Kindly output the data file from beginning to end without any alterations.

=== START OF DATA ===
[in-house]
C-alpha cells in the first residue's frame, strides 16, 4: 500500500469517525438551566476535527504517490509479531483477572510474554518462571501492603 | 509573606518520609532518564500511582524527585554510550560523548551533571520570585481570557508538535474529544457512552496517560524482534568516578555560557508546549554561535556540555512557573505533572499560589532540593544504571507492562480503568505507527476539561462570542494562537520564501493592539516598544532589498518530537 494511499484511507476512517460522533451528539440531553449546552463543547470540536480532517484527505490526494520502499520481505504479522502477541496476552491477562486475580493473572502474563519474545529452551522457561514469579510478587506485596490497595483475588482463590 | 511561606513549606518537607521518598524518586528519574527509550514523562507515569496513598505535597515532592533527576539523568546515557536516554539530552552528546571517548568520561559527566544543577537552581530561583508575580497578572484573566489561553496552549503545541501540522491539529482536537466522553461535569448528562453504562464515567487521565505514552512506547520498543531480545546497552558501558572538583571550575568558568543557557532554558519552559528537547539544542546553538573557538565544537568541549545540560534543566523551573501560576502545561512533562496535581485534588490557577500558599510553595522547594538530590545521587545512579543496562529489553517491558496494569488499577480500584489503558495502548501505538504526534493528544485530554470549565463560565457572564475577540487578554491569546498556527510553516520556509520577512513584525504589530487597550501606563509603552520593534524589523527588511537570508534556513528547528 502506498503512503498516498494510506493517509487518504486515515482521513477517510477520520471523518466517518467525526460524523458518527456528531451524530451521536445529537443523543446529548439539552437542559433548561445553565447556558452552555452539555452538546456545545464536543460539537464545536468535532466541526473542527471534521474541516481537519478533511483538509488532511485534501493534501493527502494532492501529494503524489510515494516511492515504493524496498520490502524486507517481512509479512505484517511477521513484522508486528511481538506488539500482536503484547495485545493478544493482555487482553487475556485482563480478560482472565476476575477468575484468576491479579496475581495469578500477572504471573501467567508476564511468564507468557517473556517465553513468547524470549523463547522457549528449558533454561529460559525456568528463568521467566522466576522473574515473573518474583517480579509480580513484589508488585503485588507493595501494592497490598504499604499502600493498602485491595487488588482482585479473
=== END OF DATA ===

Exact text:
[in-house]
C-alpha cells in the first residue's frame, strides 16, 4: 500500500469517525438551566476535527504517490509479531483477572510474554518462571501492603 | 509573606518520609532518564500511582524527585554510550560523548551533571520570585481570557508538535474529544457512552496517560524482534568516578555560557508546549554561535556540555512557573505533572499560589532540593544504571507492562480503568505507527476539561462570542494562537520564501493592539516598544532589498518530537 494511499484511507476512517460522533451528539440531553449546552463543547470540536480532517484527505490526494520502499520481505504479522502477541496476552491477562486475580493473572502474563519474545529452551522457561514469579510478587506485596490497595483475588482463590 | 511561606513549606518537607521518598524518586528519574527509550514523562507515569496513598505535597515532592533527576539523568546515557536516554539530552552528546571517548568520561559527566544543577537552581530561583508575580497578572484573566489561553496552549503545541501540522491539529482536537466522553461535569448528562453504562464515567487521565505514552512506547520498543531480545546497552558501558572538583571550575568558568543557557532554558519552559528537547539544542546553538573557538565544537568541549545540560534543566523551573501560576502545561512533562496535581485534588490557577500558599510553595522547594538530590545521587545512579543496562529489553517491558496494569488499577480500584489503558495502548501505538504526534493528544485530554470549565463560565457572564475577540487578554491569546498556527510553516520556509520577512513584525504589530487597550501606563509603552520593534524589523527588511537570508534556513528547528 502506498503512503498516498494510506493517509487518504486515515482521513477517510477520520471523518466517518467525526460524523458518527456528531451524530451521536445529537443523543446529548439539552437542559433548561445553565447556558452552555452539555452538546456545545464536543460539537464545536468535532466541526473542527471534521474541516481537519478533511483538509488532511485534501493534501493527502494532492501529494503524489510515494516511492515504493524496498520490502524486507517481512509479512505484517511477521513484522508486528511481538506488539500482536503484547495485545493478544493482555487482553487475556485482563480478560482472565476476575477468575484468576491479579496475581495469578500477572504471573501467567508476564511468564507468557517473556517465553513468547524470549523463547522457549528449558533454561529460559525456568528463568521467566522466576522473574515473573518474583517480579509480580513484589508488585503485588507493595501494592497490598504499604499502600493498602485491595487488588482482585479473